Poop happens – and when it does, you want to know about it.
That’s the gist of the new Lumi by Pampers system, an effort by Procter & Gamble, the biggest name in consumer packaged goods, to make a smart diaper. Lumi is a three-part system, comprising a smart sensor, a baby camera, and nicely built app to tie it all together. The system works thanks to a moisture strip built into the diaper and a reusable activity sensor, that together, enables the system to send push notifications when your baby has a wet diaper.
Parents attach the sensor to the exterior of the diaper. When the baby uses the diaper, the sensor alerts the Lumi app so parents can go and change it. The camera is custom built by Logitech, the biggest name in computer peripherals including cameras, and the app is home grown, as you’d expect.
Lumi was quietly released over the summer, but truly rolled out at CES 2020. To test it out, I turned my youngest into a high-tech toddler. Here’s what I learned.
Plugging in baby
Setting up the camera is a snap, of course; Logitech is highly regarded for its cameras, and rightfully so. I put it in the nursery for a clear view of Jack, our 9 month old, fully coiffed, crawling machine. The image quality was top notch – as you’d expect. But it’s not just a camera! In addition to two-way audio and a wide-angle lens, the camera also tracks humidity and temperature inside the baby’s room. The information from the camera, combined with data from the moisture sensors, offered a broad view of Jack’s habits.
Baby monitors continue to improve and iterate, with new features like this that go well beyond simply watching and recording. The new KamiBaby, also unveiled at CES 2020, uses image processing to detect and magnify your baby’s breathing movements without requiring additional accessories, for example. In addition, Logitech’s camera can also monitor other data points like humidity and temperature, detect when the baby cries, has the capacity for two-way audio, and allows you to share the livestream with others. Logitech offered plenty of features new parents will appreciate without overwhelming. This part of the system was a no-brainer.
One caveat: Keeping the camera running in the background on your phone lets it listen to the baby overnight – and it’ll kill your battery. This is just common sense, I suppose, but maybe a warning pop-up would make it less of a shock for sleep-deprived new parents and encourage people to stay plugged in? There’s an array of high-quality wireless charging pads you can plug in by your bed. Just sayin’.
The diaper sensor is a snap to set up, but once it’s linked to an account, there’s no changing that. So if you screw that set up, you’re simply out of luck. I guess that’s to deter reusing sensors, which seems a little gross, to be honest. After activating the sensor within the app, you simply attach it to the outline on the diaper (Don’t forget to remove it before you throw the diaper away!).
Having a robo-baby is great. A quick glance at the app tells me when Jack’s wet. That’s awesome.
Yes, there’s an app for that
Then there’s the app, the central part of the system, which assimilates information from the diaper sensor and the baby monitor to deliver insights into how your child is sleeping, diapering, and generally getting along. It’s easy to set up, which is good, because everyone who is a caregiver has to have an account. It makes sense for parents, but a limited access mode for other caregivers (nannies, and that weird aunt who wants to know a little more than she should) should come in the form of a QR code or something that doesn’t force you to sign in with an email.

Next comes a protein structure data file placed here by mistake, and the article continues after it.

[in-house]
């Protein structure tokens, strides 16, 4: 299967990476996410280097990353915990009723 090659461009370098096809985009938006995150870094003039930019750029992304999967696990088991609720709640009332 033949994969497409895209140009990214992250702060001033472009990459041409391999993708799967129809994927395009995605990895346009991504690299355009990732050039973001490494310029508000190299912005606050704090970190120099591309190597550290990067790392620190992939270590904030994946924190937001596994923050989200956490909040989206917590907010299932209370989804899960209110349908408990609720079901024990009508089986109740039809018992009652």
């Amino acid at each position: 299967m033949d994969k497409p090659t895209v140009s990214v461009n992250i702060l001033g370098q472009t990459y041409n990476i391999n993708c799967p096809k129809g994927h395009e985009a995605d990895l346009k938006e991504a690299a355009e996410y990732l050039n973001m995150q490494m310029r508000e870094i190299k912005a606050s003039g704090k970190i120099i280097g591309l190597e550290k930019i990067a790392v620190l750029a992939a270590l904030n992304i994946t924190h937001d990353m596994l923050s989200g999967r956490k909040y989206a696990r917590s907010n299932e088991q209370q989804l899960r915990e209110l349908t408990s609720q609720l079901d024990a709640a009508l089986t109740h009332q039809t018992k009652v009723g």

There’s one other quirk. If you already have a Pampers account (and you might: my wife had one I didn’t know about), you’ll have to use a different email address. Since I started the set up, I was the primary account holder and we couldn’t link to my wife’s email address and Pampers account without her creating another account. Maybe that’s common sense. New app, new email address? It seemed redundant to me.
The tracking was very accurate, telling us in a second when diapers were full, and any manual changes were easy enough to add, to ensure we had a complete picture of Jack’s “output.” We had been recording this information manually, literally writing lists of when diapers were wet and full, how long Jack had napped, and handing that to my mom or mother in law when they came by to babysit. Handing them a nicely color-coded app instead of a scrap of paper was an enormous time saver.
But beyond just tracking, the app supplies “Milestone” info that new parents will find super useful. These include tips around what your baby should be doing at any given age, signs they are progressing appropriately, or things you can do to help if it detects anything odd. If you’re worried whether you’re doing it right, you’ll find it just reassuring enough.
Should you digitize your daughter?
Full disclosure. As a second-time parent, the Lumi system isn’t necessarily something I thought I needed. Even with another kid adding a fresh hurdle to our lives and a new knock to our sanity, you get pretty used to feeding times, and it’s common sense when to change a diaper.
Still, new parents won’t know much of the information the app supplies, and won’t have established routines to fall back on. Lumi is an amazing tool for them to learn on the fly. And at this price, it’s an ideal purchase or gift for new parents. Sure, there’s a small premium for high tech diapers, but it isn’t crazy.
Got a shower coming up? Skip the clothes, get the digital diapers. Lumi is an amazing tool for new parents, breaking down exactly how you should follow a baby’s routine, and if there’s one thing we can use our phone addictions for, it’s this.
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